Focus on crisis preparedness and stronger cooperation at meeting of Nordic Council of Ministers
The Minister of Family Affairs and Social Services Aki Lindén will attend a meeting of the Nordic Council of Ministers in Stavanger, Norway, on 24–25 March. The ministers will discuss Nordic cooperation in preparing for crisis and providing support to Ukraine. Also on the agenda is the prevention of social exclusion among young people.
The humanitarian consequences of the war in Ukraine and the Nordic countries’ support to people fleeing Ukraine will be high on the agenda for the meeting of the Nordic Council of Ministers. The Nordic countries are cooperating in many ways to respond to the humanitarian crisis in Ukraine. Such cooperation includes creating a picture of the current situation with healthcare and social welfare and transporting and receiving patients evacuated from the conflict area.
To improve crisis preparedness and resilience, it is important to prepare for different kinds of crises. The Nordic countries are working together to prepare for nuclear, biological and chemical threats. The Nordic countries continue to cooperate in facilitating the border crossing of rescue personnel and vehicles. Cooperation concerning the transfer of patients will also continue.
During its Presidency, Finland introduced an initiative to develop Nordic cooperation in the area of security of supply. Finland considers that Nordic cooperation on medicines and vaccines is particularly important and therefore supports Sweden’s initiative on Nordic vaccine development and production. This is one way of strengthening the Nordic countries’ strategic autonomy in crisis situations.
In future, the Nordic expertise on health data should also be utilised in crisis preparedness.
“The Nordic countries are frontrunners when it comes to health data, research and innovations. Developing health data strengthens our healthcare systems and research. What we need is more information on effective medical and non-medical measures in crisis situations. We need to further develop digitalisation and artificial intelligence from this perspective,” says Minister Lindén.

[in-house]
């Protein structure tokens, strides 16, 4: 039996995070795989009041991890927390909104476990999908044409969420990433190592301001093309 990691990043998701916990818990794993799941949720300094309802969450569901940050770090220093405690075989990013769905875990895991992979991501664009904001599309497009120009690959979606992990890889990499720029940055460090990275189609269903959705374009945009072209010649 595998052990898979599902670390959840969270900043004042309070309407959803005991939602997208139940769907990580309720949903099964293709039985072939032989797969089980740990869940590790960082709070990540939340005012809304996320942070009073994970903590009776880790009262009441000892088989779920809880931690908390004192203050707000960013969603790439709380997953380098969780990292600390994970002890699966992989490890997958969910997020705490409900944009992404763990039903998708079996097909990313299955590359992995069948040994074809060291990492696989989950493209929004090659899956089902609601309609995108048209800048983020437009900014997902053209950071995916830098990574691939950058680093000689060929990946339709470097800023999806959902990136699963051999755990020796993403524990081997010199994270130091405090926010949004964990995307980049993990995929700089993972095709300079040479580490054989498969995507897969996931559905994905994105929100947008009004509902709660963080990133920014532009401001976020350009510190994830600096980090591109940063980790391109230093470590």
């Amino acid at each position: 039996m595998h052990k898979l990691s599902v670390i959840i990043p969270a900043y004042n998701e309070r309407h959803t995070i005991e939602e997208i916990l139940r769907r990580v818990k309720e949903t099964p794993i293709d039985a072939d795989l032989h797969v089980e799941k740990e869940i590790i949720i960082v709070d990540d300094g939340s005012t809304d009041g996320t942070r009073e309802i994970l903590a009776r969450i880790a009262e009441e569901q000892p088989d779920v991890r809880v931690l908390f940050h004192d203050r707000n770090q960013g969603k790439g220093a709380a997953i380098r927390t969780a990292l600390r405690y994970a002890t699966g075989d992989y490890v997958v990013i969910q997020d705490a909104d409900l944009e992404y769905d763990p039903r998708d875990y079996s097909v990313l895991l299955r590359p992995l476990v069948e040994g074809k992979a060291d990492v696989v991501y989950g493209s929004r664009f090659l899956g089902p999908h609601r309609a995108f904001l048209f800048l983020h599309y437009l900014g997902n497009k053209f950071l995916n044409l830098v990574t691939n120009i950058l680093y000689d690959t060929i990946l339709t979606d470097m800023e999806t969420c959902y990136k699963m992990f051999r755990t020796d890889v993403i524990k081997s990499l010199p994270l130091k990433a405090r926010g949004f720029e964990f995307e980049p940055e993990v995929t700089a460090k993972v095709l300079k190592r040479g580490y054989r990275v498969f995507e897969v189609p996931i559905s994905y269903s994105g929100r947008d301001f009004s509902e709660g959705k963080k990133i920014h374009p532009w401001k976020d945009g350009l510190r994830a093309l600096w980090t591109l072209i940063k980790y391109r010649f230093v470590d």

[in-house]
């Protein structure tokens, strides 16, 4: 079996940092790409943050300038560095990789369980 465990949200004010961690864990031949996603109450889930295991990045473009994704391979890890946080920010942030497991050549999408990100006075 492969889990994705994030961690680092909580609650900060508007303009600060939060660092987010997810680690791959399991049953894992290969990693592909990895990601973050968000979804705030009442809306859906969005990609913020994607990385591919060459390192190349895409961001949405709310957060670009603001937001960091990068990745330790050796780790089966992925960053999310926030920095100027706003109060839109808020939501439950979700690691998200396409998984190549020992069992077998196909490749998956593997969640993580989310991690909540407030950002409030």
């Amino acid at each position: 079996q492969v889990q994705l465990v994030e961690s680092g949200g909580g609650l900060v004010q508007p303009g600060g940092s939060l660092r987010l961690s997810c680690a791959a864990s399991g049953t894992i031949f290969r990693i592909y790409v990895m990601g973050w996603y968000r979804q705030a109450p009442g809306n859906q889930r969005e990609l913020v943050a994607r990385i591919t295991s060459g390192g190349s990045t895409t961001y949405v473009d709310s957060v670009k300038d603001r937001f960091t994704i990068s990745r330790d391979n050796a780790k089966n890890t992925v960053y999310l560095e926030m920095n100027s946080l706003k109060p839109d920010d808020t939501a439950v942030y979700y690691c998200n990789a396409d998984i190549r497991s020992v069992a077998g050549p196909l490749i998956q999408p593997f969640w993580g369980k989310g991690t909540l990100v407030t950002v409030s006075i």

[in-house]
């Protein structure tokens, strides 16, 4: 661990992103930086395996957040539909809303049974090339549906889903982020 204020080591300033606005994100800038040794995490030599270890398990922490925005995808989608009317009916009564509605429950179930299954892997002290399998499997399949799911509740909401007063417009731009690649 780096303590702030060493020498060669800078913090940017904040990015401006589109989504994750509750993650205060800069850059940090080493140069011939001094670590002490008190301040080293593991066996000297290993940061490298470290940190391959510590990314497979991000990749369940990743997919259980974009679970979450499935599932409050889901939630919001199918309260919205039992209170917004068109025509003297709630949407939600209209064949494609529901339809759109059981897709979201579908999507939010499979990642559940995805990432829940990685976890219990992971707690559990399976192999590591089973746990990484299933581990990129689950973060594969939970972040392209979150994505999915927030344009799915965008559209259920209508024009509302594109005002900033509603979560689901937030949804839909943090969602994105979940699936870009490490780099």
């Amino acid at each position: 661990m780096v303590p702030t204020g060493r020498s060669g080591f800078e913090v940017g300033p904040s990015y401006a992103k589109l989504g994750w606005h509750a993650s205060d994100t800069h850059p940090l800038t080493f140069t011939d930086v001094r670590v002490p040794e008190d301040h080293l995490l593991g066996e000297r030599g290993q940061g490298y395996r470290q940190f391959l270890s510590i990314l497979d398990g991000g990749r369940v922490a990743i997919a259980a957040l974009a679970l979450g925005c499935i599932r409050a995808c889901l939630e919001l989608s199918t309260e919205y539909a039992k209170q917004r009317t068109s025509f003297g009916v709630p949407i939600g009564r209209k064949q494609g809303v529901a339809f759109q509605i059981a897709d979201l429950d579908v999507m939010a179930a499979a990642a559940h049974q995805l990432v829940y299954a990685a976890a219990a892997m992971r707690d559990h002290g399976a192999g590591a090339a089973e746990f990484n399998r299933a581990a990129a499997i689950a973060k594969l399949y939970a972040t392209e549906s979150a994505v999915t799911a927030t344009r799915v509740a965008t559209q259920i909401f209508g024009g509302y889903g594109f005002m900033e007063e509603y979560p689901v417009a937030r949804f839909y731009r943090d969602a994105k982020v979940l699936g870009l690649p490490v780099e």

Pandemic and the war in Ukraine pose a challenge to young people’s wellbeing
Prolonged exceptional situations caused by the COVID-19 pandemic and the war in Ukraine have a particular impact on vulnerable young people and their experiences of inclusion. The mental health of young people in particular is being put to the test.
One of the decisions that have affected young people in Finland is the extension of compulsory education until the age of 18. The creation of new wellbeing services counties and the transfer of responsibility for employment services to municipalities also make it possible to assess and reform the system of services for young people as a whole.
“We should also engage in closer Nordic cooperation in strengthening people’s resilience. In the current crisis situation as the pandemic is not yet over, this is more important than it has been for a long time,” stresses Minister Lindén in his speech.
Laura Lindeberg, Special Adviser to Minister Lindén, [email protected]
Maria Waltari, Ministerial Adviser, [email protected]
Merja Mustonen, Chief Specialist (crisis preparedness), [email protected]
Anna Cantell, Director (social exclusion among young people), [email protected]